From sleep to depression: How different types of chronic pain impact health | Entertainment News

From sleep to depression: How different types of chronic pain impact health | Entertainment News

While pain hurts, it is also the body’s way of telling us that something is wrong—but not all pain is created equal. Acute pain is brief, comes on suddenly, and usually has a specific cause, which, when identified and treated, disappears. Chronic pain lasts normally three months or longer, and it can stick around even after recovery. It often occurs with other chronic health conditions.

It is estimated that 1.5 billion people globally live with chronic pain and prevalence increases as people age. The leading causes of chronic pain include nerve damage, arthritis, and cancer. Chronic pain can—and often does—interfere with daily life, and can impact both mental and physical health.

Citing data from a University of Pittsburgh Medical Center study on chronic pain among over 20,000 patients, Hydragun looked at how different types of chronic pain affect other aspects of health including feelings of depression, ability to sleep soundly, and physical function. 

The types of pain were classified by creating groups of pain points that were identified by study participants. While there is overlap in some of the groups of pain, the study’s authors found clinically relevant distinctions among each of the nine pain groups listed below.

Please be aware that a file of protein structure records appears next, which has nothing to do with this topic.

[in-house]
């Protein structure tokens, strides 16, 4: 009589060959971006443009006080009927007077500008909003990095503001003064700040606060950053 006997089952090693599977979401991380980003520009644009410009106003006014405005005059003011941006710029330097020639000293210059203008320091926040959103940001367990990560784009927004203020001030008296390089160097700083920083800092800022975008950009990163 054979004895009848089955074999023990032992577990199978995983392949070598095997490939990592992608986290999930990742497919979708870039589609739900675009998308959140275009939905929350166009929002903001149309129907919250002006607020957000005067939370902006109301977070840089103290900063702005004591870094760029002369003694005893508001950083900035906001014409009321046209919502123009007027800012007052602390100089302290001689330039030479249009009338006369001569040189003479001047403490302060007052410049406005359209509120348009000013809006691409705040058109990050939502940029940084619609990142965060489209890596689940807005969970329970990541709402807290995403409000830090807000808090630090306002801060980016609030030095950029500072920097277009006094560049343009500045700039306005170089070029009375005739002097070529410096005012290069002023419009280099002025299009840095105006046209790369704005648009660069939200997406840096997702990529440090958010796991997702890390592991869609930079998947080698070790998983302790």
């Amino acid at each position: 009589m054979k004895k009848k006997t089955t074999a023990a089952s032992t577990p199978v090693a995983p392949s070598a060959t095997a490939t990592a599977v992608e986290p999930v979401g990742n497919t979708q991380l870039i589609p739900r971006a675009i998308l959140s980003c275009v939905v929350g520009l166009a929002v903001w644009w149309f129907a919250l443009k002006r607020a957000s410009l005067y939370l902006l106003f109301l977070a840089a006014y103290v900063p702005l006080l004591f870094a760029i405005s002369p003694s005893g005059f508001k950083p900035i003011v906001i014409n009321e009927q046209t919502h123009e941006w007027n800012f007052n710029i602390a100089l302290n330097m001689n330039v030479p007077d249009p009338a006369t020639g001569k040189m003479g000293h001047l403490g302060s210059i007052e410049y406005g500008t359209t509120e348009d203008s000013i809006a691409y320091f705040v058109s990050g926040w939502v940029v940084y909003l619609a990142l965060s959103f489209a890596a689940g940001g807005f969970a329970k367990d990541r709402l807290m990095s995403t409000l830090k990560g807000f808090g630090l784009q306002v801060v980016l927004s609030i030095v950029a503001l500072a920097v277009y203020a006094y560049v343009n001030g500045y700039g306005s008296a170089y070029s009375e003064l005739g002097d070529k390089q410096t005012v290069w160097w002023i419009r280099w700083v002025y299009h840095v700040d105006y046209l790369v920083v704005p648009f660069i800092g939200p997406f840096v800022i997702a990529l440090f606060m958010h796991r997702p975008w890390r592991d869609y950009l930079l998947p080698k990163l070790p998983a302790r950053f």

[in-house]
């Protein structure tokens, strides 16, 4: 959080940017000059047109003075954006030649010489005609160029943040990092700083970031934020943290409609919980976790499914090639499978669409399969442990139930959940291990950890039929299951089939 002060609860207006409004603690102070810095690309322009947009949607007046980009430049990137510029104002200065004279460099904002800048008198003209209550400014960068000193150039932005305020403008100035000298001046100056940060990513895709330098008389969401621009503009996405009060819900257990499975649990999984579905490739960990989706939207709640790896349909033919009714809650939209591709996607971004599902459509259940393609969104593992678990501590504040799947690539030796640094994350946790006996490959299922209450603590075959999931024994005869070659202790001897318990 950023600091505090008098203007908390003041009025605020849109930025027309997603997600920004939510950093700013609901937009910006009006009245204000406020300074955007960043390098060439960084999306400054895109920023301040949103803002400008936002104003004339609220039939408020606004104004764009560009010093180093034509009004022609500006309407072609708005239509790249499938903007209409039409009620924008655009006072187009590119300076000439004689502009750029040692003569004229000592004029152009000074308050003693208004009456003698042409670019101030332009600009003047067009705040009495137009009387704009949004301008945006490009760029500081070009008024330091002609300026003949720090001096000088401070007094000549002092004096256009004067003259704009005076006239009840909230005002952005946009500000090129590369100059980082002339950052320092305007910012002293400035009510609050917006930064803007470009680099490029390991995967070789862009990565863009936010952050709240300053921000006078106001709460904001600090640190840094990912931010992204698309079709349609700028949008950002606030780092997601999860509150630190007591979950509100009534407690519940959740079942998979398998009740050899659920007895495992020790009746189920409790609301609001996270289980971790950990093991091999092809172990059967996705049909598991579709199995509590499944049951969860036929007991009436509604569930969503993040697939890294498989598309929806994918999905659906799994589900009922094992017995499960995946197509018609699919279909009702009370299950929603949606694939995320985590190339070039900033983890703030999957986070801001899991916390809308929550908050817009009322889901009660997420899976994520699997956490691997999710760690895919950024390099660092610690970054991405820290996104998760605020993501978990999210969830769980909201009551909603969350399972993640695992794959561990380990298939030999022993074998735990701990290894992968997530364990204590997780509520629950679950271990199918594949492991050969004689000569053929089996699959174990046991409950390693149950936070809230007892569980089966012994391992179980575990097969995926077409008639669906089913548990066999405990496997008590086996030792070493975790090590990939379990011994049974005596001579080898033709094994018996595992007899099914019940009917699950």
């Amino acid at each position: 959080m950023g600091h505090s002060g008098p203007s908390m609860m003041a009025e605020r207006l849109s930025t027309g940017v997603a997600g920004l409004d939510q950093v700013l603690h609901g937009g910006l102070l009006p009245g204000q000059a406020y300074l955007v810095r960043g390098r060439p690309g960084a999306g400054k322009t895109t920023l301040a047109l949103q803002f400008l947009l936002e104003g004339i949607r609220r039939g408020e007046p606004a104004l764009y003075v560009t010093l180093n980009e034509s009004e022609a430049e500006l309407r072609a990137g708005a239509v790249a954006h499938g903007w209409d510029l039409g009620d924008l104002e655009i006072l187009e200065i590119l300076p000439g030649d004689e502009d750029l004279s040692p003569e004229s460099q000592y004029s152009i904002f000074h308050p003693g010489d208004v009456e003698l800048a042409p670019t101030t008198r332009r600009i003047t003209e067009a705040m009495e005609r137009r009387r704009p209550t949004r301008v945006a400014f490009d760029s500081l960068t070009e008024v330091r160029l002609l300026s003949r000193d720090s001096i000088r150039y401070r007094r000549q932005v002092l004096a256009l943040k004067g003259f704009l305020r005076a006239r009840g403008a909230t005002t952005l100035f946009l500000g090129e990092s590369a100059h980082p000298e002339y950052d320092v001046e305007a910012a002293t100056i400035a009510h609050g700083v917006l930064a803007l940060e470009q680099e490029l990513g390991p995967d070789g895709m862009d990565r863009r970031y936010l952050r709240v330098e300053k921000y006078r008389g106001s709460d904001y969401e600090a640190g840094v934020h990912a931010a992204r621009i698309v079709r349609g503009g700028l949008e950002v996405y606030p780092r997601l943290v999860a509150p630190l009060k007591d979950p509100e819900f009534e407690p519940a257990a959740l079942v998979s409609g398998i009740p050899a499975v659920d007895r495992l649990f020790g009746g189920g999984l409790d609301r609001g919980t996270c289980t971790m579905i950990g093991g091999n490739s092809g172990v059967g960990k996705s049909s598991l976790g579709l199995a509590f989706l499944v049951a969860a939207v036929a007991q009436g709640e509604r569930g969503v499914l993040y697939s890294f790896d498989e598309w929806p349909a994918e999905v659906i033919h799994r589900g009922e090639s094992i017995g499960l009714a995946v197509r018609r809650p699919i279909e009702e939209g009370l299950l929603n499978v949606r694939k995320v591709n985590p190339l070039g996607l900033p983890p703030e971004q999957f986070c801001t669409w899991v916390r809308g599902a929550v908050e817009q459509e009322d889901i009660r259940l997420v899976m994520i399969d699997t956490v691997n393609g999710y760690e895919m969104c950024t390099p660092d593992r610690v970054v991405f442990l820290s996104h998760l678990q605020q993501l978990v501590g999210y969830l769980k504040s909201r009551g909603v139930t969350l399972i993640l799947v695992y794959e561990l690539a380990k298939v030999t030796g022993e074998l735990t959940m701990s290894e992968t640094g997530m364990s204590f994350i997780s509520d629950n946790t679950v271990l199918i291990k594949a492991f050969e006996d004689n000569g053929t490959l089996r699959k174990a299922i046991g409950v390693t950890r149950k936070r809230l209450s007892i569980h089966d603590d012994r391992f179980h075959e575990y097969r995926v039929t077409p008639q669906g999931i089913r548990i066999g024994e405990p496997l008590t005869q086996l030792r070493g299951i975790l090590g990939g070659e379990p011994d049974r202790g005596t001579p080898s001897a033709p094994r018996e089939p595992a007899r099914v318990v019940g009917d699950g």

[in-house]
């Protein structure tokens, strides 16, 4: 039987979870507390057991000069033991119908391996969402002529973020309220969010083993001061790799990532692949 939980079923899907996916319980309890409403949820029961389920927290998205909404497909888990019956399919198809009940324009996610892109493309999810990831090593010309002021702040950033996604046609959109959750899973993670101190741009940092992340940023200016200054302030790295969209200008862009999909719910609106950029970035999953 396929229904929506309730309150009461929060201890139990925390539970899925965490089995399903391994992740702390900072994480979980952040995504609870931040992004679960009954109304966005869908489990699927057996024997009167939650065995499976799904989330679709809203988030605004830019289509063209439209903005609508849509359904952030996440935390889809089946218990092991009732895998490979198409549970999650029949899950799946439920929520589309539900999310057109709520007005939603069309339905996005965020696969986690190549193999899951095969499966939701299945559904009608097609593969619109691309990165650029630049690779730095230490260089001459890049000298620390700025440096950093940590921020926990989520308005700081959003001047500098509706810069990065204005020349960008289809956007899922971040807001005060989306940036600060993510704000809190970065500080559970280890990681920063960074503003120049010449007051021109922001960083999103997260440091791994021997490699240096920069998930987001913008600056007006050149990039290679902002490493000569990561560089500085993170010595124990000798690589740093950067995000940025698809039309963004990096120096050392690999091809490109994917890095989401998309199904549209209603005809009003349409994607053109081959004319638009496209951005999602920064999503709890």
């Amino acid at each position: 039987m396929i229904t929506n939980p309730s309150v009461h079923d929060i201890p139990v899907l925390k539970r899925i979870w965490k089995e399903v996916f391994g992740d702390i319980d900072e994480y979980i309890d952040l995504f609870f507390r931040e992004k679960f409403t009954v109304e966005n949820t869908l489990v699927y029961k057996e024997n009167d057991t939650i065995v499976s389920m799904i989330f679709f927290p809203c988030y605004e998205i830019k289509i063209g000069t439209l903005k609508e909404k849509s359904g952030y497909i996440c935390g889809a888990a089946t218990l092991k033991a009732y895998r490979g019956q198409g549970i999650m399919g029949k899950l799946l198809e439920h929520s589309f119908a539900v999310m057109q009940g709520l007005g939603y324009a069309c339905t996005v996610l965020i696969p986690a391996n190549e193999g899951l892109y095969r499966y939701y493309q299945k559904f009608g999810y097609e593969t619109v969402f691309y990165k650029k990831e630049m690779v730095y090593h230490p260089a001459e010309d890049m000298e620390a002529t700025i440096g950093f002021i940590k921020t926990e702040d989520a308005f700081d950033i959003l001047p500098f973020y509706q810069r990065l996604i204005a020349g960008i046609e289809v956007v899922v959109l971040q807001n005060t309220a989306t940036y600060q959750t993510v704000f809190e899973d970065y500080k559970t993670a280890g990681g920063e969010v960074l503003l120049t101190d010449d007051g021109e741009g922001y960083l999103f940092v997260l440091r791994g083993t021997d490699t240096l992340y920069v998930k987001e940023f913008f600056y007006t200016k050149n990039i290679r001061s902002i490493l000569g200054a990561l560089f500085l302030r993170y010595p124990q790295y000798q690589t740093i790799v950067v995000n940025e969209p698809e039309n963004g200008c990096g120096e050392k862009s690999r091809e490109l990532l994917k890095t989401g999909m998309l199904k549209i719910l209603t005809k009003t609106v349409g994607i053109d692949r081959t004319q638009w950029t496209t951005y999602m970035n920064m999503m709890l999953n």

Hydragun also cited health measures developed by Northwestern University’s Patient-Reported Outcomes Measurement Information System (PROMIS), which offer context on what the study’s various health measures mean for patients. Data on overall mental and physical health are included to offer a picture of the patient’s general health in that category.

The original University of Pittsburgh Medical Center study calculated the mean T-scores, a scientific method for measuring the severity of different functions and symptoms based on a baseline comparison to the general population. 

Depending on the health metric, a score above or below 50 represents increased severity compared to the rest of the population. For example, a high T-score for sleep disruption means someone faces more difficulties falling asleep than the average person. A lower T-score on physical function means someone struggles with daily activities more than the average person.


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